Fennel is a versatile ingredient you can use as a spice or vegetable!
We love how it’s a healthy and flavorful addition to numerous dishes, may it be in sauces, meats, or fish. It’s an ingredient we can’t leave out in most recipes that call for it.
That said, we know that we don’t always have certain ingredients in the kitchen right this moment, nor can some people find them in local stores. Not a problem, as fennel seed has various substitutes that give out nice flavors.
- What's Fennel Seed Exactly?
- What is a Good Substitute for Fennel Seeds?
- Frequently Asked Questions
But you can’t substitute just any spice for fennel seed; you need to know the ideal ones first. Read on as we show you the best fennel seed substitutes to nail your savory and sweet dishes!
What’s Fennel Seed Exactly?
Before delving into the best fennel seed substitutes, it’s essential to learn what this versatile ingredient really is!
You’ve probably heard people describing fennel as a spice, herb, or vegetable. It’s all three! (*)
Fennel is a Mediterranean herb that’s become even more popular in Chinese, Indian, Middle Eastern, and Italian cuisine. Today, you can find fennel seeds in recipes all over the world, thanks to their presence in cooking shows.
Fennel offers a unique flavor profile – a combination of anise and licorice aroma. Expect fennel to be fragrant with a deep, earthy tone and sweet, warm flavors.
However, fennel seeds aren’t as intense and pungent as anise, but sweeter! What fennel, anise, and licorice have in common is their composition, as they all have anethole, a chemical giving them the deep and complex aroma.
Fun fact: certain liqueurs, like absinthe and sambuca, are made of fennel seeds!
Anyway, we’re getting ahead of ourselves! We’ll discuss fennel seeds more in the following sections, but let’s first check out the best fennel seed substitutes below.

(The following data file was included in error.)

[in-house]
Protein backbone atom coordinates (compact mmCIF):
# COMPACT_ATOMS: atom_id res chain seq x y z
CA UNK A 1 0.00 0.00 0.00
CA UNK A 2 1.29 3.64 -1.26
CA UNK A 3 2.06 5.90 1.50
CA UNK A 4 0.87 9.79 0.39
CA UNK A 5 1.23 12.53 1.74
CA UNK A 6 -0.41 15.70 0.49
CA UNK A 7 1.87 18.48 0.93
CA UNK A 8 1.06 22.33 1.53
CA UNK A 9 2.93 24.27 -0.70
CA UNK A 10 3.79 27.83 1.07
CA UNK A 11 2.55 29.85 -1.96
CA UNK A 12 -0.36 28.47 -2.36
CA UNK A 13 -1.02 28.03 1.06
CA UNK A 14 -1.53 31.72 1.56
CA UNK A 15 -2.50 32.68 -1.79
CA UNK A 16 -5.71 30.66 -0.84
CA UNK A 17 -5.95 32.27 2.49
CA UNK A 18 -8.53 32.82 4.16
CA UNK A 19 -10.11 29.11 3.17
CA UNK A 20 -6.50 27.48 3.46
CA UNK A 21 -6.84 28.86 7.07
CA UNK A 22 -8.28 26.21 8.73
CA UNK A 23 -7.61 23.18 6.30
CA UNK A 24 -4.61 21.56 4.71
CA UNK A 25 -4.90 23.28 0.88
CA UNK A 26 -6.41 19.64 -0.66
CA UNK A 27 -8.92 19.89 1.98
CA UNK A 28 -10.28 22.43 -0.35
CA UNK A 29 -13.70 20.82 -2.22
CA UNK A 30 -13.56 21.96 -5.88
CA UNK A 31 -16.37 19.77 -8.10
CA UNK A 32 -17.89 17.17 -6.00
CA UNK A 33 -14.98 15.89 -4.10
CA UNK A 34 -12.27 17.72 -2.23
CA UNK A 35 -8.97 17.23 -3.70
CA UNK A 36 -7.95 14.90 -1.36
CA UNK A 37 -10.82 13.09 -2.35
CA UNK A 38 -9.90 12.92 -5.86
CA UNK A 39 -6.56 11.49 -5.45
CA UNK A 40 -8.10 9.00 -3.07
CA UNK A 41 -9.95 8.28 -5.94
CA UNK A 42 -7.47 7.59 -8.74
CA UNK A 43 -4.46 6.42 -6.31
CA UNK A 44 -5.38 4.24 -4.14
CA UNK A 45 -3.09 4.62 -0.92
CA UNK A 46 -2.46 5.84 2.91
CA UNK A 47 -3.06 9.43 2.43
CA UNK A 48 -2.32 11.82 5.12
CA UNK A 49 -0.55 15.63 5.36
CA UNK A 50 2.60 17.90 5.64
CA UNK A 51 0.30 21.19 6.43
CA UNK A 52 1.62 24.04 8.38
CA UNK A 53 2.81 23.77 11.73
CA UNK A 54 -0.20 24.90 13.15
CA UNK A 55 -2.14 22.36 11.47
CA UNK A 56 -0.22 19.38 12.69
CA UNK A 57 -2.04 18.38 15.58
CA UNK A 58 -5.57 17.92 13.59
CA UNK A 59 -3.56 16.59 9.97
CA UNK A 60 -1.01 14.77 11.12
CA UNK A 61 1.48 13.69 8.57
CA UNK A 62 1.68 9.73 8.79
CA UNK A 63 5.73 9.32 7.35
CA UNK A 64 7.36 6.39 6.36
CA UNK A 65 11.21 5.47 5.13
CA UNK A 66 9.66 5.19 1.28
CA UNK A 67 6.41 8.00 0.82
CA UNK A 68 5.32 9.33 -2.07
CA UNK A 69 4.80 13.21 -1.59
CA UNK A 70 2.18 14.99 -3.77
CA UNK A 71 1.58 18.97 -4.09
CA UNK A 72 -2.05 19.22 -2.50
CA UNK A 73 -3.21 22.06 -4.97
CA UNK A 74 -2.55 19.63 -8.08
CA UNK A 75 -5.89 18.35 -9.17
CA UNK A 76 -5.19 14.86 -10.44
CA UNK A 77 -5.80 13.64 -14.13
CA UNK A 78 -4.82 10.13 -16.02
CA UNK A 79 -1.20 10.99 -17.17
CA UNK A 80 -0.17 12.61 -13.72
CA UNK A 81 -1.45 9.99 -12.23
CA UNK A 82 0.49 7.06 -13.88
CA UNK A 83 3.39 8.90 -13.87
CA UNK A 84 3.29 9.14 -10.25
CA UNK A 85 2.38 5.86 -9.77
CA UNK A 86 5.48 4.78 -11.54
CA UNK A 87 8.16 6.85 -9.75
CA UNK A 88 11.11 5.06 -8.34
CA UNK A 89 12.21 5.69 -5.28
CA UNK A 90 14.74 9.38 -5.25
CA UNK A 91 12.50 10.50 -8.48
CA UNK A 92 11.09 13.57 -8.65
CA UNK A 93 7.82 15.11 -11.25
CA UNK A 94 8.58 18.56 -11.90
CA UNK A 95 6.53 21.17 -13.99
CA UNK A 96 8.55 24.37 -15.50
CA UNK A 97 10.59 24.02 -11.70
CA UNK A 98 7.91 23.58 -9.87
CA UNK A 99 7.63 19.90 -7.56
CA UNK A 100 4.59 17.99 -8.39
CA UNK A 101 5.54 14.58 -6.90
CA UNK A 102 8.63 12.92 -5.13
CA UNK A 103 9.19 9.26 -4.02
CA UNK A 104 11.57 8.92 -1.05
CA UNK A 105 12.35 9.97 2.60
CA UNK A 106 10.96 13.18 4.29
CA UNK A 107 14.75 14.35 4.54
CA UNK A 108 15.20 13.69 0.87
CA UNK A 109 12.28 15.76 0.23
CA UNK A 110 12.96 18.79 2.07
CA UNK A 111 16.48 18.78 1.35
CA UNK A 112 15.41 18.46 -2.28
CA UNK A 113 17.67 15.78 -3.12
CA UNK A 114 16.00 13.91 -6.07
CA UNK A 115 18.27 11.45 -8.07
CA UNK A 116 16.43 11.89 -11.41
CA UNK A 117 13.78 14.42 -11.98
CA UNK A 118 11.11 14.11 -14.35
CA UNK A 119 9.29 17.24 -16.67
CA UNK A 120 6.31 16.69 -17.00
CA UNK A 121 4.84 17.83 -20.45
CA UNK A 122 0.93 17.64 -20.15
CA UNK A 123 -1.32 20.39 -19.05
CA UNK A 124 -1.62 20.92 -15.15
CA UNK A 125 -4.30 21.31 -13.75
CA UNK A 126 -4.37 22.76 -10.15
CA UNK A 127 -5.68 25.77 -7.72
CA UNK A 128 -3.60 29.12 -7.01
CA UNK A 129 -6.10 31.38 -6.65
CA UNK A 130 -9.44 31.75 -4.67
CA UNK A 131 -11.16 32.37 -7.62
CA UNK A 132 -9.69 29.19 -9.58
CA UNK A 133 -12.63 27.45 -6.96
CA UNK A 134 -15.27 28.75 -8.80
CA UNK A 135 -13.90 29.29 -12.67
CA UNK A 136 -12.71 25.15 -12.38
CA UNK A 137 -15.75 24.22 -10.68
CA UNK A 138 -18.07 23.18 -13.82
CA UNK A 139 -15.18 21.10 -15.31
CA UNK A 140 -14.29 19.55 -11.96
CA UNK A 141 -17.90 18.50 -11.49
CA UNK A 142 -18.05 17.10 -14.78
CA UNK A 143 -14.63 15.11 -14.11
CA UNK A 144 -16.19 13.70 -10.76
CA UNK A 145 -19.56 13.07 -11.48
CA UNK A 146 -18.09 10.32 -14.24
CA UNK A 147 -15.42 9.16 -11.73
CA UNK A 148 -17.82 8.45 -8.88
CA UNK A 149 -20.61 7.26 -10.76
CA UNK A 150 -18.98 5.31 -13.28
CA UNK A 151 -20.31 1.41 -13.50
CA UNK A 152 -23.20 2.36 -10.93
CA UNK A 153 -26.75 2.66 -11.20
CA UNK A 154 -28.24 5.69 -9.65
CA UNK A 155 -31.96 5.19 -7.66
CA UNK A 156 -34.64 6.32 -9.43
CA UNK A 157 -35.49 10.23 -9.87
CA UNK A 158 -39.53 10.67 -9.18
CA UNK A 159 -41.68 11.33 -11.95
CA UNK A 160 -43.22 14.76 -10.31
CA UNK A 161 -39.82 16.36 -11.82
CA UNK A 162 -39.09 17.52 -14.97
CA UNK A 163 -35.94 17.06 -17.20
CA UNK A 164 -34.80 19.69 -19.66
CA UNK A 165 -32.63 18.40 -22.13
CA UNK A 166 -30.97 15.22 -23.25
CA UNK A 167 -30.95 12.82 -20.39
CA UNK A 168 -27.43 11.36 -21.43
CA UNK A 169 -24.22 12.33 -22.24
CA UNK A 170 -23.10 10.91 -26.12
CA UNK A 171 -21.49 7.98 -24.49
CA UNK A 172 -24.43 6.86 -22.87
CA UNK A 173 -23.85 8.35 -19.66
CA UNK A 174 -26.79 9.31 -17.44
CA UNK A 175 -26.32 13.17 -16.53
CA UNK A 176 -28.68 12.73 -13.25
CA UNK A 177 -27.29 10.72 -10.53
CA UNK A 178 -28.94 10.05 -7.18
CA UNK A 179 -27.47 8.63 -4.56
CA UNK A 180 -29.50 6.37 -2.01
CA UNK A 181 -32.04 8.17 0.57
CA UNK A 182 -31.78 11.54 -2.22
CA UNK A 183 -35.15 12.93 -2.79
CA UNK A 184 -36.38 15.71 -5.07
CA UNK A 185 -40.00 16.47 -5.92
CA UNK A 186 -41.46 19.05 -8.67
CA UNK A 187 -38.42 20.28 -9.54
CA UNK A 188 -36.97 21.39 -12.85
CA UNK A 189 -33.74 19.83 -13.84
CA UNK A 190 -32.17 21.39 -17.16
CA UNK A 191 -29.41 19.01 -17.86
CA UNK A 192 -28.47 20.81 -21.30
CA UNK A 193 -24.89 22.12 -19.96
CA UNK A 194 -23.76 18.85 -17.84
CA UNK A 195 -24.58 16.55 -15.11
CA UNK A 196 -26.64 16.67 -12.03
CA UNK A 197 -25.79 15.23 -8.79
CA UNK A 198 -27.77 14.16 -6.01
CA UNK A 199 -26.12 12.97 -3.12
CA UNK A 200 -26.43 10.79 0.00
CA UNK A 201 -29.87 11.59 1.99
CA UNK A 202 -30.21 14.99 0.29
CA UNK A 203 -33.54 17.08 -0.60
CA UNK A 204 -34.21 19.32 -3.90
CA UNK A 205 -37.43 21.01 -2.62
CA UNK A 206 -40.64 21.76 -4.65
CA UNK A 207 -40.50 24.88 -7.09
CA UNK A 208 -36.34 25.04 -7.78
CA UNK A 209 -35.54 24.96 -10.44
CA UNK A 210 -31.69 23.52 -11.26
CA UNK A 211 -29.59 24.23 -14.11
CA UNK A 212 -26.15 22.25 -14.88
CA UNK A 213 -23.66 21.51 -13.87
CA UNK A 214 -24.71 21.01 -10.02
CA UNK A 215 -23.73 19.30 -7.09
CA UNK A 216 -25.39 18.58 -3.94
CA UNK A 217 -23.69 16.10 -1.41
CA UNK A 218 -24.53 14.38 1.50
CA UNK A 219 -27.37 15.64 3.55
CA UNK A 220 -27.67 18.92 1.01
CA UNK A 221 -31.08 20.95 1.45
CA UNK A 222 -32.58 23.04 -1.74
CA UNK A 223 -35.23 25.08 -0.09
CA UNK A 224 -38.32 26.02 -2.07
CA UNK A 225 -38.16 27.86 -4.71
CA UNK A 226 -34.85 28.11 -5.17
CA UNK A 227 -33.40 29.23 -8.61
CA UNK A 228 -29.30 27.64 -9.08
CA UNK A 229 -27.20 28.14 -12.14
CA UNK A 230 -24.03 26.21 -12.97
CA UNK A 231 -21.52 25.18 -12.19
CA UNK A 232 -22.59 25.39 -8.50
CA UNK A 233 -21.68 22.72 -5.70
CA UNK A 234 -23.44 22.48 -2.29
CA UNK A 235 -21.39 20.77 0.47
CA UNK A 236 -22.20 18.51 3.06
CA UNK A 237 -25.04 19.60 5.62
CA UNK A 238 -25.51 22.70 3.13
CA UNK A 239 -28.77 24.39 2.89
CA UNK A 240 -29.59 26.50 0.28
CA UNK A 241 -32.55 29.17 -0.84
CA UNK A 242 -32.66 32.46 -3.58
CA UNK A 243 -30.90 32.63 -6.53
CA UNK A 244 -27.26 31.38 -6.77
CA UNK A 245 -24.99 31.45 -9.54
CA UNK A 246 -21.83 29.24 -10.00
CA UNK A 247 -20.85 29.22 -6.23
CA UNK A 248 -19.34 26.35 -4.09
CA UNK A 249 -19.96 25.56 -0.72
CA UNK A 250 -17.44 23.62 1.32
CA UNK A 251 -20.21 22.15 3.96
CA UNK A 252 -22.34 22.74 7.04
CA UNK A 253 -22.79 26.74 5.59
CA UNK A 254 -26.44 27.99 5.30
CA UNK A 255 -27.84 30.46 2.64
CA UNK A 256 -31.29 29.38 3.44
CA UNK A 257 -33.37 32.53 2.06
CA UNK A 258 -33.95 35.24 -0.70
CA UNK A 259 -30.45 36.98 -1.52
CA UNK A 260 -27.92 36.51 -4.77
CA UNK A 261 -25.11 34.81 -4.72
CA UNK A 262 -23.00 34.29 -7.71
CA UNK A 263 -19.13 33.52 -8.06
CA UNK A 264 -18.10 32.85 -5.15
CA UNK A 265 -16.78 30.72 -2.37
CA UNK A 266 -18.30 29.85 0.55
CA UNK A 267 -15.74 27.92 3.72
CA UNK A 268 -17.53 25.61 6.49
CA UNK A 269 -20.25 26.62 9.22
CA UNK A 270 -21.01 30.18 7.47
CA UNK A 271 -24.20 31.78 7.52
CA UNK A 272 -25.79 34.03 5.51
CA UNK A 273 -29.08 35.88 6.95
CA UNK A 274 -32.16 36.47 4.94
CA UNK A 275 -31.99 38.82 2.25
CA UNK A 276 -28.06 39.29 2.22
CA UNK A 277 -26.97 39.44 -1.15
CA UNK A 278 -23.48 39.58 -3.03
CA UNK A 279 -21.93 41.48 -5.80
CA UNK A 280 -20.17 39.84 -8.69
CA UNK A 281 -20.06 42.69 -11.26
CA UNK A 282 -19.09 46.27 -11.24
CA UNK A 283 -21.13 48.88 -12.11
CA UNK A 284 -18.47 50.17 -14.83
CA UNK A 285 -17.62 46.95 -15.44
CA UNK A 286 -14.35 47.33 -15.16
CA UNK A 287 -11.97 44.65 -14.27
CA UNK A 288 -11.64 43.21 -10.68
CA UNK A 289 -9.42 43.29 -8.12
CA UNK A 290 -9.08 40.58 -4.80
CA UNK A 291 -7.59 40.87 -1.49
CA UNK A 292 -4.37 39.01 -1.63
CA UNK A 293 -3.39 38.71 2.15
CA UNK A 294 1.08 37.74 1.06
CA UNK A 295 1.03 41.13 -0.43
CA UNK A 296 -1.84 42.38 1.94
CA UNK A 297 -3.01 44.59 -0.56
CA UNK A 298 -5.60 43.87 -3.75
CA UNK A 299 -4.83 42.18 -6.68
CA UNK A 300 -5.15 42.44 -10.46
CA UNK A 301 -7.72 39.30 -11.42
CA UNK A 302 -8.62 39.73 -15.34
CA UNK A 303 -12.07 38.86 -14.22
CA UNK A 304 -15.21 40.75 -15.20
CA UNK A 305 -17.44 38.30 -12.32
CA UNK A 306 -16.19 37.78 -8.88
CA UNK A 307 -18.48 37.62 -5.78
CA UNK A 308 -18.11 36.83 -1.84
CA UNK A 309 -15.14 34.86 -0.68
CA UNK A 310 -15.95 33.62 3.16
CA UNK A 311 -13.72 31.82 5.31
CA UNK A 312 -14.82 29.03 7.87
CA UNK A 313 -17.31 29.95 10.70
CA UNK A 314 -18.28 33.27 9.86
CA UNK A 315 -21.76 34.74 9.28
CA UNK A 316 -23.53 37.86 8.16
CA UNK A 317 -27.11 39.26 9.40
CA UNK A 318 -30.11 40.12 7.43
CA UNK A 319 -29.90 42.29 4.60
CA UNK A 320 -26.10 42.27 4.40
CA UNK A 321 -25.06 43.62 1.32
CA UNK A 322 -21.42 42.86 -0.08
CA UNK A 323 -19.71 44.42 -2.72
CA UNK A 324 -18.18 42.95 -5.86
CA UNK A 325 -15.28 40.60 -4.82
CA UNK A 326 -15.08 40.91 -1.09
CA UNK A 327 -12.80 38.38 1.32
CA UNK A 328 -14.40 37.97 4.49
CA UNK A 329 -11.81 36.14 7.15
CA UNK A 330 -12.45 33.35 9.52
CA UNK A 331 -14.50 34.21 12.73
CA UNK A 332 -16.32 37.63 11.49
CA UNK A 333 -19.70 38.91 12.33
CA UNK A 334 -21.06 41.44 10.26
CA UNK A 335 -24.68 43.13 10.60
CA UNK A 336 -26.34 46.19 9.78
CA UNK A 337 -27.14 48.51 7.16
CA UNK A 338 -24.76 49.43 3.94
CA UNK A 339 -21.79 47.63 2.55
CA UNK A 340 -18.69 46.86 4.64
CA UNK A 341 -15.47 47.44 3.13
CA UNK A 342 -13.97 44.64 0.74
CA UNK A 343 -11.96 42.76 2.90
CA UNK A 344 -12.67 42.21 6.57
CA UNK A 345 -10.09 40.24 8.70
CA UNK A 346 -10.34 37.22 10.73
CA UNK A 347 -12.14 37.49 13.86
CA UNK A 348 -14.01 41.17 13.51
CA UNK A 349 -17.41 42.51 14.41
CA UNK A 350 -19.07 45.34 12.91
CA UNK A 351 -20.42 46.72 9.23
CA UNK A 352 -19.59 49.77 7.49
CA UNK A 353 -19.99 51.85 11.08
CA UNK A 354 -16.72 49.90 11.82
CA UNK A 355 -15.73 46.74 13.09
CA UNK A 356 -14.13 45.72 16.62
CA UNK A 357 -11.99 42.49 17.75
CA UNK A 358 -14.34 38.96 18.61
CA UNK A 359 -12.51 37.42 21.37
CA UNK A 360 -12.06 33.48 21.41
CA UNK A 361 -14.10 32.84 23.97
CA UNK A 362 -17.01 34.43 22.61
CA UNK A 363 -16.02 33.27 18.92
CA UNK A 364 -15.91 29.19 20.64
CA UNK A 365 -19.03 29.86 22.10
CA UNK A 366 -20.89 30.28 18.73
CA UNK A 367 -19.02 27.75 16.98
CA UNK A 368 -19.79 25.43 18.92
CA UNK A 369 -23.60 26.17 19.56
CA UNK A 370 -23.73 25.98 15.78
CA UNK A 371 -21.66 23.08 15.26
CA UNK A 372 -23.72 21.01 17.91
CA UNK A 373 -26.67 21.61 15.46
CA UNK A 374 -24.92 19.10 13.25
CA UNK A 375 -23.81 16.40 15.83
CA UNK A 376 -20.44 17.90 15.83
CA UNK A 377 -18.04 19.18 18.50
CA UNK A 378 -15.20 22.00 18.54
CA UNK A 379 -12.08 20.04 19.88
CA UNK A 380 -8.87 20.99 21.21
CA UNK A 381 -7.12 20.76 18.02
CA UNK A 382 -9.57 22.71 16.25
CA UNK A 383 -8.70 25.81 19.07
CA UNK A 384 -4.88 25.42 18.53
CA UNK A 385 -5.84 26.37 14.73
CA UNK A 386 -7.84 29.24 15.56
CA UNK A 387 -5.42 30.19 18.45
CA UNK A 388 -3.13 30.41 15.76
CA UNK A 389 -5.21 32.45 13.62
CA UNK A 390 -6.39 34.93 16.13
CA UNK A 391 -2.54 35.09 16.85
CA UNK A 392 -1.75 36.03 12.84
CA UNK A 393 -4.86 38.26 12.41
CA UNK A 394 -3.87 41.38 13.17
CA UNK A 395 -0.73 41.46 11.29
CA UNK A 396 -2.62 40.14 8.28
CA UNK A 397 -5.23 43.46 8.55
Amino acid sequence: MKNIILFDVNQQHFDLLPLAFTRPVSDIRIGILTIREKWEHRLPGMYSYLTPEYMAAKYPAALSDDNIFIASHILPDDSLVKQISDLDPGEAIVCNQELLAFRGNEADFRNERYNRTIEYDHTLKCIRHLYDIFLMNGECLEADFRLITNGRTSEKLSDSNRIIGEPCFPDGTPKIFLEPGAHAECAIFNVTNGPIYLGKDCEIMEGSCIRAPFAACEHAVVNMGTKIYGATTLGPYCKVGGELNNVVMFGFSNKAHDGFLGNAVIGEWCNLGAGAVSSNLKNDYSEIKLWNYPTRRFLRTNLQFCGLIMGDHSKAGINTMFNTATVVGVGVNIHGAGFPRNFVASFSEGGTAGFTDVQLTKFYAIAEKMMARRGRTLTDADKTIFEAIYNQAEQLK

What is a Good Substitute for Fennel Seeds?
1. Dill Seeds
You probably know dill seeds in dill oil or tea. It’s also a favorite seasoning across the USA, with people eating pickles and chips containing dill seeds.
Flavor-wise, dill seeds are similar to caraway, with many uses. While dill has a tangy flavor, it isn’t as aromatic as fennel, and it would have a more subdued licorice flavor.
Even then, dill makes a good fennel seed substitute, especially in fish dishes like salmon. You can also use it in salad dressings and sauces.
2. Caraway Seeds
While we call them caraway seeds, caraway is considered a fruit, though a very small one looks similar to fennel seeds.
The significant difference is that caraway seeds have stronger licorice and a nutty flavor with a bitter aroma, lacking the sweetness fennel has.
Caraway seeds are a good substitute for fennel seeds when making rye or soda bread. Also, you can put caraway seeds in almost any type of roast, adding flavor and aroma to meats without being too overpowering. We highly recommend using caraway seeds as a fennel seed substitute in briskets or sausages.
3. Anise Seeds
Anise and fennel are similar in flavor to the point some people would mistake them for one another.
Both anise and fennel are pungent, through anise is stronger and appears thinner. Because of that, you can still use equal amounts of anise when using it as a fennel seed substitute.
Anise seeds can be used in meats, though since it tastes sweet, it’s better used for pastries and desserts as spice. Whether you use ground or whole anise seeds, both will have the licorice flavor of fennel seeds.
Plus, anise seeds offer nutritional benefits, containing microelements like calcium, copper, iron, potassium, zinc, and more.
4. Cumin Seeds
Cumin is one of the most popular spices worldwide, which is why it’s worth trying cumin seeds as a good fennel seed substitute! However, they do have their differences.
Cumin is a bit spicier with an earthy flavor, so you get a different flavor. Furthermore, cumin is used more as a garnish, adding texture to various cooked dishes. This is different than fennel, which you usually use during cooking to season food.
5. Licorice Root
Because fennel seeds have a slight licorice flavor, it comes as no surprise that licorice or licorice root powder is a great substitute.
That said, we don’t recommend using the spices in similar ways. Obviously, licorice has a stronger licorice taste and will taste very sweet as it contains high levels of glycyrrhizin, which is an active component much sweet than sugar!
Use half the amount the receipt calls for when using licorice root as a substitute for fennel seeds. You can also opt for licorice powder form!
We recommend using licorice powder over licorice root as it will take a bit more effort to prepare the raw root form. You’ll have to steep the roots in hot liquid, bringing out the flavor, then use the liquid on sweet and savory dishes.